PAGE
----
Shortest multiple disconnected path for the analysis of entanglements in two- and three-dimensional polymeric systems

NASA Astrophysics Data System (ADS)

We present an algorithm which returns a shortest path and related number of entanglements for a given configuration of a polymeric system in 2 or 3 dimensions. Rubinstein and Helfand, and later Everaers et al. introduced a concept to extract primitive paths for dense polymeric melts made of linear chains (a multiple disconnected multibead 'path'), where each primitive path is defined as a path connecting the (space-fixed) ends of a polymer under the constraint of non-interpenetration (excluded volume) between primitive paths of different chains, such that the multiple disconnected path fulfills a minimization criterion. The present algorithm uses geometrical operations and provides a—model independent—efficient approximate solution to this challenging problem. Primitive paths are treated as 'infinitely' thin (we further allow for finite thickness to model excluded volume), and tensionless lines rather than multibead chains, excluded volume is taken into account without a force law. The present implementation allows to construct a shortest multiple disconnected path (SP) for 2D systems (polymeric chain within spherical obstacles) and an optimal SP for 3D systems (collection of polymeric chains). The number of entanglements is then simply obtained from the SP as either the number of interior kinks, or from the average length of a line segment. Further, information about structure and potentially also the dynamics of entanglements is immediately available from the SP. We apply the method to study the 'concentration' dependence of the degree of entanglement in phantom chain systems. Program summaryTitle of program:Z Catalogue number:ADVG Program summary URL:http://cpc.cs.qub.ac.uk/summaries/ADVG Program obtainable from: CPC Program Library, Queen's University of Belfast, N. Ireland Computer for which the program is designed and others on which it has been tested: Silicon Graphics (Irix), Sun (Solaris), PC (Linux) Operating systems or monitors under which the program has been tested: UNIX, Linux Program language used: USANSI Fortran 77 and Fortran 90 Memory required to execute with typical data: 1 MByte No. of lines in distributed program, including test data, etc.: 10 660 No. of bytes in distributed program, including test data, etc.: 119 551 Distribution formet:tar.gz Nature of physical problem: The problem is to obtain primitive paths substantiating a shortest multiple disconnected path (SP) for a given polymer configuration (chains of particles, with or without additional single particles as obstacles for the 2D case). Primitive paths are here defined as in [M. Rubinstein, E. Helfand, J. Chem. Phys. 82 (1985) 2477; R. Everaers, S.K. Sukumaran, G.S. Grest, C. Svaneborg, A. Sivasubramanian, K. Kremer, Science 303 (2004) 823] as the shortest line (path) respecting 'topological' constraints (from neighboring polymers or point obstacles) between ends of polymers. There is a unique solution for the 2D case. For the 3D case it is unique if we construct a primitive path of a single chain embedded within fixed line obstacles [J.S.B. Mitchell, Geometric shortest paths and network optimization, in: J.-R. Sack, J. Urrutia (Eds.), Handbook of Computational Geometry, Elsevier, Amsterdam, 2000, pp. 633-701]. For a large 3D configuration made of several chains, short is meant to be the Euclidean shortest multiple disconnected path (SP) where primitive paths are constructed for all chains simultaneously. While the latter problem, in general, does not possess a unique solution, the algorithm must return a locally optimal solution, robust against minor displacements of the disconnected path and chain re-labeling. The problem is solved if the number of kinks (or entanglements Z), explicitly deduced from the SP, is quite insensitive to the exact conformation of the SP which allows to estimate Z with a small error. Efficient method of solution: Primitive paths are constructed from the given polymer configuration (a non-shortest multiple disconnected path, including obstacles, if present) by first replacing each polymer contour by a line wi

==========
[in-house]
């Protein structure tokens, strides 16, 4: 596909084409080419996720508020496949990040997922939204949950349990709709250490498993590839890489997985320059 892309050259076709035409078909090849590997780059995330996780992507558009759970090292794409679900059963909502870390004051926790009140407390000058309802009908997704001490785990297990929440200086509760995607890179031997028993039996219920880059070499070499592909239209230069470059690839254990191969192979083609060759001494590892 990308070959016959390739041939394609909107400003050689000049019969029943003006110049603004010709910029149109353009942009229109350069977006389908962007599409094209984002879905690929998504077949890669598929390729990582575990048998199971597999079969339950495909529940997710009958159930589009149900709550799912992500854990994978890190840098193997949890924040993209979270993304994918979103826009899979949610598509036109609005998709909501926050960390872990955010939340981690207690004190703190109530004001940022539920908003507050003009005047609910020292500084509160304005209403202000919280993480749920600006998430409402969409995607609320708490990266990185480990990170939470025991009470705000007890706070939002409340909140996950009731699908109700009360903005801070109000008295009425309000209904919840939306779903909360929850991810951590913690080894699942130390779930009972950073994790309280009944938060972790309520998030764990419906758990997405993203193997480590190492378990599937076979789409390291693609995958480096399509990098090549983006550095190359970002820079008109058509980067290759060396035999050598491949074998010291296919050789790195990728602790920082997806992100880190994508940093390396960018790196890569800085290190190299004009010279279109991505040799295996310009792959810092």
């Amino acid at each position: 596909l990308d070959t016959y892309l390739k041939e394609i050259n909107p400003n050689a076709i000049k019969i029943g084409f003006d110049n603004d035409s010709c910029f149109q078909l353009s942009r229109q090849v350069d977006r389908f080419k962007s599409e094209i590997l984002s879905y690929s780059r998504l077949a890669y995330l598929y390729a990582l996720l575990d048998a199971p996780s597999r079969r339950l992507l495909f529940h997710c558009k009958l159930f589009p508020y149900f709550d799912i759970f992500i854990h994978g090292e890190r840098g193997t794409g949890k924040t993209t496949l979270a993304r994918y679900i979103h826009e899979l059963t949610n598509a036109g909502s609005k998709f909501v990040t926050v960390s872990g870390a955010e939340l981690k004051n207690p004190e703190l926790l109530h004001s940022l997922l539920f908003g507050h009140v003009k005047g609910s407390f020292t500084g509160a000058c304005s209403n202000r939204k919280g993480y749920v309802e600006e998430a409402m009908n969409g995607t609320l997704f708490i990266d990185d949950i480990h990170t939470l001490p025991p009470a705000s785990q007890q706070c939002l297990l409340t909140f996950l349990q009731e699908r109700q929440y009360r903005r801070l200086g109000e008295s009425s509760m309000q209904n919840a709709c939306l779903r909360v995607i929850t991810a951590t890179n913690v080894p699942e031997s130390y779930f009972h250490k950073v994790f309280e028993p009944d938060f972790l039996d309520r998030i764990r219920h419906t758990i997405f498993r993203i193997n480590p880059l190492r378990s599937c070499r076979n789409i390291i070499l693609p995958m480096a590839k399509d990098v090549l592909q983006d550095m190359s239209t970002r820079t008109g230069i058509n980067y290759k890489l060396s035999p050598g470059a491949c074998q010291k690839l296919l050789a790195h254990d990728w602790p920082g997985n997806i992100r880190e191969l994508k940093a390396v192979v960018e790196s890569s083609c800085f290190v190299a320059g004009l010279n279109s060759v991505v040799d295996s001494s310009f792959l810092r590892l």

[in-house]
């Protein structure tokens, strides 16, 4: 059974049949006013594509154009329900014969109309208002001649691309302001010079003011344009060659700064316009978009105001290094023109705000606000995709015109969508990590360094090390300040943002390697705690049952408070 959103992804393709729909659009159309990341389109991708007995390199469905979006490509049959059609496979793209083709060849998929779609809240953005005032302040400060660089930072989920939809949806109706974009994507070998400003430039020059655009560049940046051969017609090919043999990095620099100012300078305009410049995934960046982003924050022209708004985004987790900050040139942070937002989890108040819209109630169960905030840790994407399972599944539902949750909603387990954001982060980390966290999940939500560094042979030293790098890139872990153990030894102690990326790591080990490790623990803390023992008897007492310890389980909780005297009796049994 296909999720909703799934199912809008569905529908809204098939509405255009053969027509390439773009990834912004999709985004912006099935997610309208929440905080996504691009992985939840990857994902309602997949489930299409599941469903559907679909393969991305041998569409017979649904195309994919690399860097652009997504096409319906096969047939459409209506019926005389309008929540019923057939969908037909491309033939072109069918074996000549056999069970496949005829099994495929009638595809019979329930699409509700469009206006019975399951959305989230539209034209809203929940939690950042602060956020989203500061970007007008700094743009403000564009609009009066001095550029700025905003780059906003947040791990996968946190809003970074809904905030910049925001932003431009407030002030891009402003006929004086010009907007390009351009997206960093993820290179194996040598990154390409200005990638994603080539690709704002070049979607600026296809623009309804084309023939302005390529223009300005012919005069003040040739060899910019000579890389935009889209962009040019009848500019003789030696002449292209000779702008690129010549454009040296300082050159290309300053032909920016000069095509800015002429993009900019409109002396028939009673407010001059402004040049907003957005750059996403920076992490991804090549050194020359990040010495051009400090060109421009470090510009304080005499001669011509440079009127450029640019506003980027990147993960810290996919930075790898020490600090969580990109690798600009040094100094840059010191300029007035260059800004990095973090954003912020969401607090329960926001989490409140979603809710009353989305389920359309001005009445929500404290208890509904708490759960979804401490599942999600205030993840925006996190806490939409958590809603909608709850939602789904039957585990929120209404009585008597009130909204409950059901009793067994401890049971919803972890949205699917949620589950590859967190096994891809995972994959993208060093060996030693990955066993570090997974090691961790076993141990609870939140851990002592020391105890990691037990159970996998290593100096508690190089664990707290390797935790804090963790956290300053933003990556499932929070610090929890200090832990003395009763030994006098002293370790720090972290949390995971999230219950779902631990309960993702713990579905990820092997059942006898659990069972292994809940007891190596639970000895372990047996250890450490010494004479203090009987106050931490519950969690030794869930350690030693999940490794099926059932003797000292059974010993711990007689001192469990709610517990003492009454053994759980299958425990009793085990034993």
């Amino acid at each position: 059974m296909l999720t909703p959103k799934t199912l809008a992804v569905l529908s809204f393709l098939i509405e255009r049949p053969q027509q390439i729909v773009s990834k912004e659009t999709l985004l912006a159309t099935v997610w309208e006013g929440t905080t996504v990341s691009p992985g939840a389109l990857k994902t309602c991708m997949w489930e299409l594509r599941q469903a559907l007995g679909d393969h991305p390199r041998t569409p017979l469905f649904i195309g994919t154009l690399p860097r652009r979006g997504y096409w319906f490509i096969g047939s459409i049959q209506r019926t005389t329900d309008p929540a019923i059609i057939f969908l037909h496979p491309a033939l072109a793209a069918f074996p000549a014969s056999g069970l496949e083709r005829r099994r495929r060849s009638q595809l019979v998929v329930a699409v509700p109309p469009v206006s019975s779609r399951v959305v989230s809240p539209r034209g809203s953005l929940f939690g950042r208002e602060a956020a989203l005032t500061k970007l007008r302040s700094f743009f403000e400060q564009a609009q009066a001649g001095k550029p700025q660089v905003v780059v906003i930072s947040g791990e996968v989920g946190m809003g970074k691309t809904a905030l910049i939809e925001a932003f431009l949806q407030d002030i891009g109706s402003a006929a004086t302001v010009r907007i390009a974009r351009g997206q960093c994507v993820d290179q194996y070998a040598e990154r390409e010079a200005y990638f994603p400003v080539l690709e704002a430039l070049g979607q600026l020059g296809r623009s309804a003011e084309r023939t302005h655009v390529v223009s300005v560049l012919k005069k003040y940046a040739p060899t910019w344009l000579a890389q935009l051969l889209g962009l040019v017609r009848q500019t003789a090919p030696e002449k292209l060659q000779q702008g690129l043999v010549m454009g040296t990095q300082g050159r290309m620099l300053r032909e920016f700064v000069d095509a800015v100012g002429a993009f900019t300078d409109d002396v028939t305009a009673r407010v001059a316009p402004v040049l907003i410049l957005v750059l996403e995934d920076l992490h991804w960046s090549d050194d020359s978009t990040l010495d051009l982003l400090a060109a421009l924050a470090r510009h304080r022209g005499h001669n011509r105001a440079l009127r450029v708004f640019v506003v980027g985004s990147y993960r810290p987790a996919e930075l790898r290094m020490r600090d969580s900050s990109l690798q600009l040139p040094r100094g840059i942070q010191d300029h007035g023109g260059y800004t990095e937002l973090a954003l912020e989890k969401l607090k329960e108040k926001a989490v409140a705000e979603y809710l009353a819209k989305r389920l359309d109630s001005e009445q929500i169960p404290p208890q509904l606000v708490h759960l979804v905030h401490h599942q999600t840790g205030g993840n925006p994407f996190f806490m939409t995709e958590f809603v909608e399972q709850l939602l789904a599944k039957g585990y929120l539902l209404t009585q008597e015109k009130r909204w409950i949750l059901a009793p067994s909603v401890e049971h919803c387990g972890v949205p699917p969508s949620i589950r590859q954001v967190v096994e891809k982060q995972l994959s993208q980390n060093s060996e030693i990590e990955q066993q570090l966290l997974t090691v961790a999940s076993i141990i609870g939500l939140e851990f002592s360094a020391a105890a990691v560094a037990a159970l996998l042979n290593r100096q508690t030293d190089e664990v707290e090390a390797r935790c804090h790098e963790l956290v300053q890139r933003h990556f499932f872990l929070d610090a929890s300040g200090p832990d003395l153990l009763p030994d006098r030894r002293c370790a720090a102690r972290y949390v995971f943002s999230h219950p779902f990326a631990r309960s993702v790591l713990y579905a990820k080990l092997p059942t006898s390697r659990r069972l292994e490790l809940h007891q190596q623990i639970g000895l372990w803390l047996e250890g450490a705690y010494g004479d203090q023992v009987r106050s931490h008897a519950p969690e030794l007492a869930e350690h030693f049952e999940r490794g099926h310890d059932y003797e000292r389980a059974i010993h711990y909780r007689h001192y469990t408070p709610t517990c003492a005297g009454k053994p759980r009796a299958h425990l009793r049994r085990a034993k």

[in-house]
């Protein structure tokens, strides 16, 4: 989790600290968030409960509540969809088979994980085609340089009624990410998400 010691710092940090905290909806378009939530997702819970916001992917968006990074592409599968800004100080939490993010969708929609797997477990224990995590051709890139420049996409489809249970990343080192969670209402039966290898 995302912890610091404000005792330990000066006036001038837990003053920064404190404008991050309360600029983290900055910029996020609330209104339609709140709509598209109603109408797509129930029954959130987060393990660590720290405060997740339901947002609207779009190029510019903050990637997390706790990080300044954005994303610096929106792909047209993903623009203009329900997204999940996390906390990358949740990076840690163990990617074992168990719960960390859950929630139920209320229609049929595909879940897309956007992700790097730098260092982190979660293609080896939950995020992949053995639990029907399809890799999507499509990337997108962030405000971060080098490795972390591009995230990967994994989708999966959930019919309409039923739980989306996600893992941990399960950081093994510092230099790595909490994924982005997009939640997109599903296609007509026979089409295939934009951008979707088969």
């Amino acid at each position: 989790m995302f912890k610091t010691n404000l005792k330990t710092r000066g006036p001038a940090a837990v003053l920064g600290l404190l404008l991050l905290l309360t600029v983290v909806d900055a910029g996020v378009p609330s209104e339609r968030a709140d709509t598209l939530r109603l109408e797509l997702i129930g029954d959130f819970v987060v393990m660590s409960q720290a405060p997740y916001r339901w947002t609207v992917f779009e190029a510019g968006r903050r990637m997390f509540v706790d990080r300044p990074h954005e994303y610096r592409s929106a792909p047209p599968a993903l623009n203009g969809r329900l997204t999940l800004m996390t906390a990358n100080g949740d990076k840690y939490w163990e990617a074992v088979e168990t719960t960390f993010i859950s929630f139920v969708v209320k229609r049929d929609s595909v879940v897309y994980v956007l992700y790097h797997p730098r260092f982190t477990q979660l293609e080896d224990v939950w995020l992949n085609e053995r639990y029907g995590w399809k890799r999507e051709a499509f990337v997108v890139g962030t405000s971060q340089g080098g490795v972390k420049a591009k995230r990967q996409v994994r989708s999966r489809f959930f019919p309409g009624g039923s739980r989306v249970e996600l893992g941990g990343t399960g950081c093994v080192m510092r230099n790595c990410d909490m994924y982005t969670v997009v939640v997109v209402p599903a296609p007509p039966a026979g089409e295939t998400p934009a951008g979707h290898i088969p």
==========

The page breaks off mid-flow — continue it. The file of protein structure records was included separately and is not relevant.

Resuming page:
Kröger, Martin

2005-06-01